The outcome of pericyclic reactions con depend most simply on three conditions, any two of which determine the third. Whether the catalyst is Δ or hν (heat or light), the topology determining any stereochemistry and the participating electron count (4n+2/4n). It is always neat to conjure up a simple switch to toggle these; heat or light is simple, but what are the options for toggling the electron count? Here is one I have contrived by playing a game with the periodic table. The ring closure of a divinylketone is called the Nazarov reaction, it being promoted thermodynamically by coordination of a Lewis acid to atom X. Divinyl ketone can be regarded as a hidden pentadienyl cation, since the C=O bond is polarised Cδ+Oδ- in the time-honoured manner of organic chemistry. In this (formal) resonance form, it becomes part of a pentadienyl cation and can electrocyclise via a 4-electron reaction involving a stereochemical process known as conrotation. The new bond is formed antarafacially (from opposite faces) at the termini of the pentadienyl cation (ωB97XD/6-311G(d,p)/SCRF=dichloromethane.). Note that for the uncatalysed reaction, the barrier is high and the reaction is endothermic but adding a BF3 to the oxygen lowers the barrier and removes the endothermicity. So, one can play a game and ask what would happen if the polarity of the C=X bond were to be reversed. This means going left of oxygen in the periodic table, ending at Be. The reaction has a high barrier, but it is strongly exothermic.† However the most noteworthy aspect is that the stereochemistry of the electrocyclisation is now disrotatory, with suprafacial bond formation (from the bottom face in the animation below). The stereochemical outcome of this reaction has been flipped by reversing the polarity of the CX bond.‡ This little example shows how a thought game played using the periodic table can then be reality tested by solving appropriate quantum mechanical equations. In this instance, one is not going to rush into the laboratory to try to replicate the experiment, but it might help catalyse new thoughts amongst the readers of this blog.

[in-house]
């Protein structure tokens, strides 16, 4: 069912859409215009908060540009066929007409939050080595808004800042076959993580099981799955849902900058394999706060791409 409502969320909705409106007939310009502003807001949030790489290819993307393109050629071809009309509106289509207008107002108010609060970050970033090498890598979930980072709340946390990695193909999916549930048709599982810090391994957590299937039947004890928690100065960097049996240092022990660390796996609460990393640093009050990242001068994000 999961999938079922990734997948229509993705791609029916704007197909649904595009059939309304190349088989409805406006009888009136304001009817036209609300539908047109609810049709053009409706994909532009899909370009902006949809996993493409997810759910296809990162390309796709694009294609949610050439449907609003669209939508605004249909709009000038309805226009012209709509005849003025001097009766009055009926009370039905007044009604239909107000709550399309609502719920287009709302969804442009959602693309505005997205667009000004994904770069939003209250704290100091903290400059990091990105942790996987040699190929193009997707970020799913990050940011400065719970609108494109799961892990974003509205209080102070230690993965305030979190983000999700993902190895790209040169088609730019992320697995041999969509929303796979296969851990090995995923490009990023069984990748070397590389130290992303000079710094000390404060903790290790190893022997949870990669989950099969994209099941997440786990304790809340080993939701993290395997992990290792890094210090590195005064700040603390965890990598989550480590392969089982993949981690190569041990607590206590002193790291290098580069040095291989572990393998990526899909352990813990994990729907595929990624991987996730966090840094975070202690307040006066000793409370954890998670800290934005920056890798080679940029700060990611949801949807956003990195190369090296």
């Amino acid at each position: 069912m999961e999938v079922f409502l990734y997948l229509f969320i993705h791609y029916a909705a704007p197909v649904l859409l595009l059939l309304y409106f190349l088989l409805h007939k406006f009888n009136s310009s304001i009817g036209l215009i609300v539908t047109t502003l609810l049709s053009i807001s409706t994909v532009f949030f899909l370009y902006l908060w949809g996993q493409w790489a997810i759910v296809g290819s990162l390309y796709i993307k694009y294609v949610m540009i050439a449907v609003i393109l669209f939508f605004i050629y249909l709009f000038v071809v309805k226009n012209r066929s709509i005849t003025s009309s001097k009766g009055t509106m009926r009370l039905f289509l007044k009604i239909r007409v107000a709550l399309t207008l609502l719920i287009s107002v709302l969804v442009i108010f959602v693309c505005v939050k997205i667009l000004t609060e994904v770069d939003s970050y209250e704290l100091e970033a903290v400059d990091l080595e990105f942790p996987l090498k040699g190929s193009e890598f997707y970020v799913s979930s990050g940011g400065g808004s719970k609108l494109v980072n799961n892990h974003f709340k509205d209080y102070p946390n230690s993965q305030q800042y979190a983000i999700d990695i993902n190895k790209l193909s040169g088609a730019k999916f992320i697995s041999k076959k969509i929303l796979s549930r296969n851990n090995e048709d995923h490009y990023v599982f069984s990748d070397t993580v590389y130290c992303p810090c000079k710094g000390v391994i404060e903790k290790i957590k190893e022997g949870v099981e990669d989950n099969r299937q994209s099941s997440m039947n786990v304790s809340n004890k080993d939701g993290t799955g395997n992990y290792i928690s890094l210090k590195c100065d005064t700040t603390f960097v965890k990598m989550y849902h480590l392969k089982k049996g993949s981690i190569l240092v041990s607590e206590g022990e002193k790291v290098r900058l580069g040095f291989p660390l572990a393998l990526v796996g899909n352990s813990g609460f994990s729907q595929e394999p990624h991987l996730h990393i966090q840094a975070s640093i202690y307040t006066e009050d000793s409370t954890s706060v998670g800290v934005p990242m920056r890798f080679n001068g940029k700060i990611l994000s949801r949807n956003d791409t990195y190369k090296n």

Henry S. Rzepa., "Gaussian Job Archive for C5H6O", 2014. http://dx.doi.org/10.6084/m9.figshare.1125721
Henry S. Rzepa., "Gaussian Job Archive for C5H6BF3O", 2014. http://dx.doi.org/10.6084/m9.figshare.1125724
Henry S. Rzepa., "Gaussian Job Archive for C5H6Be", 2014. http://dx.doi.org/10.6084/m9.figshare.1125792